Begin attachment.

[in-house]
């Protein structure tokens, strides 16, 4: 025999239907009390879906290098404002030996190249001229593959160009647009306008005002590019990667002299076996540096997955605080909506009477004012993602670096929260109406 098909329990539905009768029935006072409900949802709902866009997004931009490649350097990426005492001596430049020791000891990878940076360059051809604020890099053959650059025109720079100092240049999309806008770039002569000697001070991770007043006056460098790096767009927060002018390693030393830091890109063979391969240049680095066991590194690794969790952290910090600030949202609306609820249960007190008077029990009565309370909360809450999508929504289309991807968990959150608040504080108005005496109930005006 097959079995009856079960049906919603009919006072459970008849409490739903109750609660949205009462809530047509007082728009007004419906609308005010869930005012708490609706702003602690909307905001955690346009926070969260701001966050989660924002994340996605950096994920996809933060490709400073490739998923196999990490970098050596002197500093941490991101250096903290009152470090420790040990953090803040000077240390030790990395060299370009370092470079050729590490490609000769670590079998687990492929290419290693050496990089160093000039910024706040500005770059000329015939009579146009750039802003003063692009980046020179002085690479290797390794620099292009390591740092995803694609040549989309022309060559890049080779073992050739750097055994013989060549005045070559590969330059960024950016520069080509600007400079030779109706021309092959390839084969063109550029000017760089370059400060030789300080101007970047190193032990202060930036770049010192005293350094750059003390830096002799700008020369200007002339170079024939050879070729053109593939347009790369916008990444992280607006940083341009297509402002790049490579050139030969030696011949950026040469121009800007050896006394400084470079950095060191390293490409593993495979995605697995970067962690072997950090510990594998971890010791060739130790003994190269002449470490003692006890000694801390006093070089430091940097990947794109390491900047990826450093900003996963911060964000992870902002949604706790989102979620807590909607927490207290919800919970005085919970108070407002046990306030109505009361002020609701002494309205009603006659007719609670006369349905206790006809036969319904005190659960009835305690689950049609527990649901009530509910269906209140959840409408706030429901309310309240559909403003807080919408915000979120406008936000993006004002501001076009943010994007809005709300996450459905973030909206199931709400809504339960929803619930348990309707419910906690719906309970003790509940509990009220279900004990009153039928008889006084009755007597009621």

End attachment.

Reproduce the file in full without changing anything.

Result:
[in-house]
């Protein structure tokens, strides 16, 4: 025999239907009390879906290098404002030996190249001229593959160009647009306008005002590019990667002299076996540096997955605080909506009477004012993602670096929260109406 098909329990539905009768029935006072409900949802709902866009997004931009490649350097990426005492001596430049020791000891990878940076360059051809604020890099053959650059025109720079100092240049999309806008770039002569000697001070991770007043006056460098790096767009927060002018390693030393830091890109063979391969240049680095066991590194690794969790952290910090600030949202609306609820249960007190008077029990009565309370909360809450999508929504289309991807968990959150608040504080108005005496109930005006 097959079995009856079960049906919603009919006072459970008849409490739903109750609660949205009462809530047509007082728009007004419906609308005010869930005012708490609706702003602690909307905001955690346009926070969260701001966050989660924002994340996605950096994920996809933060490709400073490739998923196999990490970098050596002197500093941490991101250096903290009152470090420790040990953090803040000077240390030790990395060299370009370092470079050729590490490609000769670590079998687990492929290419290693050496990089160093000039910024706040500005770059000329015939009579146009750039802003003063692009980046020179002085690479290797390794620099292009390591740092995803694609040549989309022309060559890049080779073992050739750097055994013989060549005045070559590969330059960024950016520069080509600007400079030779109706021309092959390839084969063109550029000017760089370059400060030789300080101007970047190193032990202060930036770049010192005293350094750059003390830096002799700008020369200007002339170079024939050879070729053109593939347009790369916008990444992280607006940083341009297509402002790049490579050139030969030696011949950026040469121009800007050896006394400084470079950095060191390293490409593993495979995605697995970067962690072997950090510990594998971890010791060739130790003994190269002449470490003692006890000694801390006093070089430091940097990947794109390491900047990826450093900003996963911060964000992870902002949604706790989102979620807590909607927490207290919800919970005085919970108070407002046990306030109505009361002020609701002494309205009603006659007719609670006369349905206790006809036969319904005190659960009835305690689950049609527990649901009530509910269906209140959840409408706030429901309310309240559909403003807080919408915000979120406008936000993006004002501001076009943010994007809005709300996450459905973030909206199931709400809504339960929803619930348990309707419910906690719906309970003790509940509990009220279900004990009153039928008889006084009755007597009621």